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Bridging Offline and Online Community: Toward A Networked Community Communication Model
Unformatted Document Text:  Bridging Offline and Online Community G YW power. In general, the decisive difference between research on community power structures mainly depends on how researchers define the concept of “power”(or “power elite” and “power structure”). 10 Knoke’s (1990) critical review of community power studies also reflects this vantage described above although he does not discuss the Marxists’ viewpoint about power and power structure (pp. 119-123). For instance, in terms of pluralistic perspective, “power can be broadly dispersed among many competing political groups that resolved controversies by negotiation, accommodation, and compromise (Knoke, 1990, p. 119). In contrast to this perspective, elite theorists define power as centralized among small influential political groups. However, Knoke (1990) proposes a variety of alternative frameworks explaining community power structures with multiple dimensions among power elites and power structures instead of simple pluralistic (for example, Dahl’s study) or –elite (for example, Hunter’s study) versions of the dichotomy. Alternative frameworks beyond pluralistic and monolithic perspectives are as follows: 1) a human ecology paradigm focusing on large-scale comparative urban analysis (Knoke, 1990, pp. 124-126), 2) networks of community power focusing on “the internal structure of relationships among community leaders, eventually coming to a reconceptualization of the basis of community power as inter-organizational networks” (pp. 126-128), 3) networks of community affairs focusing on the collective action among resources, events, and actors (pp. 128-139) and 4) a patron-client system paying attention to the power structure and relations between local power elites and community citizens (pp. 139-146). In this context, it is necessary to consider the relationship between community power structure and the news media, because the press intermediates between power structure, power elites and the public. By analyzing both the community power structure-local news media relationship and community power elite -local journalist relationship, we can understand the feminized. 10 Lukes (1974) proposed three models of power: a one-dimensional model of manifest and observable power, a two-dimensional model of latent but still behaviorist power, and a three-dimensional view of latent and ideological power.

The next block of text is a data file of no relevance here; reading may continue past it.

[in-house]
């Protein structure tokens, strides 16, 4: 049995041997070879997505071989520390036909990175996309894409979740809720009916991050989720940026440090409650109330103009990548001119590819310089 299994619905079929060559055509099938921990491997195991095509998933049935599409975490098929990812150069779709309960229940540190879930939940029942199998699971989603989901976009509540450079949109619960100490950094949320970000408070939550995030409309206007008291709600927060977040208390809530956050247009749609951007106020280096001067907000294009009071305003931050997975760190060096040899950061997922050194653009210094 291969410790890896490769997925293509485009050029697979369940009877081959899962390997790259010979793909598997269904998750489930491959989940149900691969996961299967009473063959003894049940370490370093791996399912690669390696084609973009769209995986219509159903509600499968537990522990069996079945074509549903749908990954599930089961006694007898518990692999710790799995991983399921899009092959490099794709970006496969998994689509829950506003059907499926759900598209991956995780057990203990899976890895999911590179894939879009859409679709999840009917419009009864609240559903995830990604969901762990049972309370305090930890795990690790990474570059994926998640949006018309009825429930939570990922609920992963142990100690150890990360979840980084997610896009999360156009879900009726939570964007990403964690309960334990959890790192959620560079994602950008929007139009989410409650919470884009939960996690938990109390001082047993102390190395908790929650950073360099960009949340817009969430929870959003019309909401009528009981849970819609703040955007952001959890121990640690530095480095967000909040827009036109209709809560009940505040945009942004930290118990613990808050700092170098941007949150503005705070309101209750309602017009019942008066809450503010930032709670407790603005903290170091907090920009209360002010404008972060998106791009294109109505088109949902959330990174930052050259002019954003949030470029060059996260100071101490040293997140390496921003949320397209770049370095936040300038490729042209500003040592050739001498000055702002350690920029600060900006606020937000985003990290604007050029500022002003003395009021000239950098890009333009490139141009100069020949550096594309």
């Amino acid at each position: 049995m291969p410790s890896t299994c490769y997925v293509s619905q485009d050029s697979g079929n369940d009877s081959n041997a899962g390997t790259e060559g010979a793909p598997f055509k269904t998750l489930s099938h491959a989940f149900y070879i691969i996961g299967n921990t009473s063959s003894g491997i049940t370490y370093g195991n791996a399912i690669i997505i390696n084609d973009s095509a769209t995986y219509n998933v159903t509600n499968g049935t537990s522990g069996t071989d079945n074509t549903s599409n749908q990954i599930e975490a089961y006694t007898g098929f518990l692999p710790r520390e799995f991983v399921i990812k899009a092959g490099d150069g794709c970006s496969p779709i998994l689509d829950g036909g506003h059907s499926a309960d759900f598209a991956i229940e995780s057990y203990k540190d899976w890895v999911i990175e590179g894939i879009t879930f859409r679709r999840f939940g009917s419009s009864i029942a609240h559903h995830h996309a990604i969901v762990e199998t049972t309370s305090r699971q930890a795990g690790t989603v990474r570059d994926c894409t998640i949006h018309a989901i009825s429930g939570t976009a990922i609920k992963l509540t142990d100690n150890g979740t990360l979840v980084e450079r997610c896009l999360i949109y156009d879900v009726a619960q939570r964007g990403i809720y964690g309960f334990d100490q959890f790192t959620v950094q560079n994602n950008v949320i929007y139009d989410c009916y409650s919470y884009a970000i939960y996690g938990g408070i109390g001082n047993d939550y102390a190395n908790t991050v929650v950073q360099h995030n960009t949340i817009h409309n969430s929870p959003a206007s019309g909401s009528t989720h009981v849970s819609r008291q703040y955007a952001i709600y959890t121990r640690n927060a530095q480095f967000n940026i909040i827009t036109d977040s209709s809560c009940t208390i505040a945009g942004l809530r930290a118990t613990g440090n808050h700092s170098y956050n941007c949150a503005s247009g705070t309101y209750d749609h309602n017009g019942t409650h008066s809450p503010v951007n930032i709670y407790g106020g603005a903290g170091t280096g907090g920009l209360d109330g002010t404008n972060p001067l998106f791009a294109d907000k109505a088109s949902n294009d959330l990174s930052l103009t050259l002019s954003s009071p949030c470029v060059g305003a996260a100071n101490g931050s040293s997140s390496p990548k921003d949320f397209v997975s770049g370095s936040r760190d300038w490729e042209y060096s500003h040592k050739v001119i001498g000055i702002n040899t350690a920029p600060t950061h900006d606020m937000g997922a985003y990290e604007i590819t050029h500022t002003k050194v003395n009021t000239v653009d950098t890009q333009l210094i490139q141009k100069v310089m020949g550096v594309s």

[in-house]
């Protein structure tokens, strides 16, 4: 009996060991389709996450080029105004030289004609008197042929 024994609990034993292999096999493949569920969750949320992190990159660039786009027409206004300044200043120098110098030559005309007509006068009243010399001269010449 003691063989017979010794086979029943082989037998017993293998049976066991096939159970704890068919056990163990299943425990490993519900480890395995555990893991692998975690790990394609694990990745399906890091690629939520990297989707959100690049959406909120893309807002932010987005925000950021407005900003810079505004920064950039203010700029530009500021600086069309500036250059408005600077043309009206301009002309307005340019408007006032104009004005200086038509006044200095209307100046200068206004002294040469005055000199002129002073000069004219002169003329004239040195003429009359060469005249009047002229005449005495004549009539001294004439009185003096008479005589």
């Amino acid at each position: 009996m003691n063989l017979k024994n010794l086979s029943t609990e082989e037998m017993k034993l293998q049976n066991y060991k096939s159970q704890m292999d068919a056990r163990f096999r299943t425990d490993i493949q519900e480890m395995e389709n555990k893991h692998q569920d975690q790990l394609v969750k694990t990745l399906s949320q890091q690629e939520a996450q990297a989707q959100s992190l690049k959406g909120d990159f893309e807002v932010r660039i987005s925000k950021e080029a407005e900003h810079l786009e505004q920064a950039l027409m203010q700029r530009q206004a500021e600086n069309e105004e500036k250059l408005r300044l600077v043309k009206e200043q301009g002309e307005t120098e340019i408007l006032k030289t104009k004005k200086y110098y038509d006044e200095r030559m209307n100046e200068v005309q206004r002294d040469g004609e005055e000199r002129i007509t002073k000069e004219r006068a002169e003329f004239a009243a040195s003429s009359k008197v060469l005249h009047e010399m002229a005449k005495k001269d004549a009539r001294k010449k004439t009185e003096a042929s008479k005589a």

Authors: Nah, Seungahn.
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Bridging Offline and Online Community
G
YW
power. In general, the decisive difference between research on community power structures
mainly depends on how researchers define the concept of “power”(or “power elite” and “power
structure”).
10
Knoke’s (1990) critical review of community power studies also reflects this
vantage described above although he does not discuss the Marxists’ viewpoint about power and
power structure (pp. 119-123). For instance, in terms of pluralistic perspective, “power can
be broadly dispersed among many competing political groups that resolved controversies by
negotiation, accommodation, and compromise (Knoke, 1990, p. 119). In contrast to this
perspective, elite theorists define power as centralized among small influential political groups.
However, Knoke (1990) proposes a variety of alternative frameworks explaining
community power structures with multiple dimensions among power elites and power
structures instead of simple pluralistic (for example, Dahl’s study) or –elite (for example,
Hunter’s study) versions of the dichotomy. Alternative frameworks beyond pluralistic and
monolithic perspectives are as follows: 1) a human ecology paradigm focusing on large-scale
comparative urban analysis (Knoke, 1990, pp. 124-126), 2) networks of community power
focusing on “the internal structure of relationships among community leaders, eventually
coming to a reconceptualization of the basis of community power as inter-organizational
networks” (pp. 126-128), 3) networks of community affairs focusing on the collective action
among resources, events, and actors (pp. 128-139) and 4) a patron-client system paying
attention to the power structure and relations between local power elites and community
citizens (pp. 139-146).
In this context, it is necessary to consider the relationship between community power
structure and the news media, because the press intermediates between power structure, power
elites and the public. By analyzing both the community power structure-local news media
relationship and community power elite -local journalist relationship, we can understand the
feminized.
10
Lukes (1974) proposed three models of power: a one-dimensional model of manifest and
observable power, a two-dimensional model of latent but still behaviorist power, and a three-
dimensional view of latent and ideological power.


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